“Just one thing,
officer,” I said. “Why do they call them
Officer Skippy shot me a look as if I had just asked him to explain quantum physics. “Um, I think… You know? I’m not… Hey Buck!” Here he called to the other officer who had never approached the car. “Buck! Why are they Tar Heels?” Buck mumbled something inaudible. Skippy stuttered a bit and then said “I think Tar Heel was an Indian or something. Yeah, I think he had black feet.” Then he scurried away. The thing is that my wife and I had just had this conversation moments before being pulled over. Thanks to Google we knew the answer and it did NOT have a thing to do with a Native American. I’m not even sure these two clowns were actual police officers or if they were. perhaps they were doing some kind of on-the-job training. Look, folks, be on guard when you drive through North Carolina. The very first speeding ticket I ever got was in the Tar Heel State and the trooper admitted it was because the county needed the money
Another stop. This one at a Walmart for supplies and the world’s smallest liquor store for liquor supplies. Then, with the cruise locked to the speed limit the rest of the trip we drove on toward the beach. And finally, at 11:35 PM we reached our destination. Having seen stars, family, a shopkeep with human decency, an inflatable unicorn raft from a craft store, Jesus, two Andy Griffith wannabes, and a whole lot of coastal flats we could settle into bed. And this dad could give thanks for his wife, children, mother-in-law, friends, health, and safety… and a whole lot of memories.
PS: I need to mention here that my niece and her husband started up a neat company a couple of years ago and I would love to drive business their way. The company is called Soledier Socks. Check them out here and, if you, like me, wear socks consider them for your next purchase.
This morning I woke up in Alabama. There’s nothing terribly spectacular about
that fact I think. Just a man and his
wife, their two kids, and his mother-in-law struggling to gain consciousness in
a hotel room in the Deep South… I did
what I do every morning upon waking up.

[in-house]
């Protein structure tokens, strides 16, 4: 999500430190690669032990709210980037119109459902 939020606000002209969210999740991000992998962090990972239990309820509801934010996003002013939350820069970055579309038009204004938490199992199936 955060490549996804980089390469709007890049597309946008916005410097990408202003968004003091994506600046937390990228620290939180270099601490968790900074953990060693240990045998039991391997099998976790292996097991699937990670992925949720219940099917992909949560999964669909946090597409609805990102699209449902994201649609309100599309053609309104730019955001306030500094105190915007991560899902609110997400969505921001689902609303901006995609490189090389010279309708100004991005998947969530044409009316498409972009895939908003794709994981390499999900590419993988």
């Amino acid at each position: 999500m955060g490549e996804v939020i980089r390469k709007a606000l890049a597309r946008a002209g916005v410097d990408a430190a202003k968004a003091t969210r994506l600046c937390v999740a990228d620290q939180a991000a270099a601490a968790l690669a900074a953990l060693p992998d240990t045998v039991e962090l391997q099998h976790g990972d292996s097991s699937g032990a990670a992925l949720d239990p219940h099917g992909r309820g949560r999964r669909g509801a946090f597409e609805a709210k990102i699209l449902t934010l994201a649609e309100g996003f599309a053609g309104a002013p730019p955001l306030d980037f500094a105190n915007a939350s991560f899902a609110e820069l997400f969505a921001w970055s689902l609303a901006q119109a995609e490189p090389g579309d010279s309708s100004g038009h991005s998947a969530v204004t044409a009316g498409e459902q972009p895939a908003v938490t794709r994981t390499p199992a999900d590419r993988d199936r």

I hit the ground and said my morning prayers. Praised be God! I’m alive.
I got out of bed unassisted. I
required no help in getting dressed.
From the looks of things through the room-darkening drapes, the sun was
out. My watch told me that the
temperature hadn’t crept too high. This
was going to be a beautiful day and my heart is full of joy. I have a lot of prayers that I pray every morning. It’s structured. I’m not saying I pray like Rainman or
anything but if you mess with my routine I will cut you. I continued praying silently as I left the
room and headed to the lobby for coffee.
The trip downstairs took a little longer than it should have. I could not board the first two elevators due
to overcrowding. Hoop skirts and
parasols take up a lot of space. I told
you there was nothing strange about waking up in Birmingham.
We’ve traveled like this many, many times to where we have the unpack/pack thing down. The lady at the front desk marveled at how quickly we managed to get everything back into the car so efficiently. “Y’all must have done this a time or two befo-ah, I should declaaayah.” I nodded politely. My daughter and her grandmother came past the front desk. “Ya’ll fav-uh; but I reckon yal’l get that a lot,” said the lady behind the counter, now staring at my daughter and me. I whispered to my wife: “If we pay her no heed perhaps she will ignore us.” We went back to packing the car while the attendant busily replaced the carafes of coffee with bottles of gin and a bowl of sloes mixed with sprigs of mint. If I hadn’t been so scared I might have been tempted to stay and check this party out. As she placed the bottles down I heard her softly singing something about the land of cotton and old time days, silently moving apostrophes as she did so. I walked around the vehicle shoving each member of my family inside, slamming doors behind them. Then I locked the doors, rolled down my window, shouted “We won the wo-ah!” and sped away.
Absolutely none of that may have happened in reality. I just needed some kind of device to get my
story going. You see, it’s actually the
morning of day 3 as I write this. When
we reach the end of this dispatch you might see why I am writing this then or
now or whenever it actually is. Let’s
pick up from the only part of that tale that was true. That would be the part where I woke up and
We packed the car and headed to mass. My son and I were both wearing long pants
despite the increasing heat. That’s
because we would be heading to a place that required a certain dress code. My wife had chosen the church from a list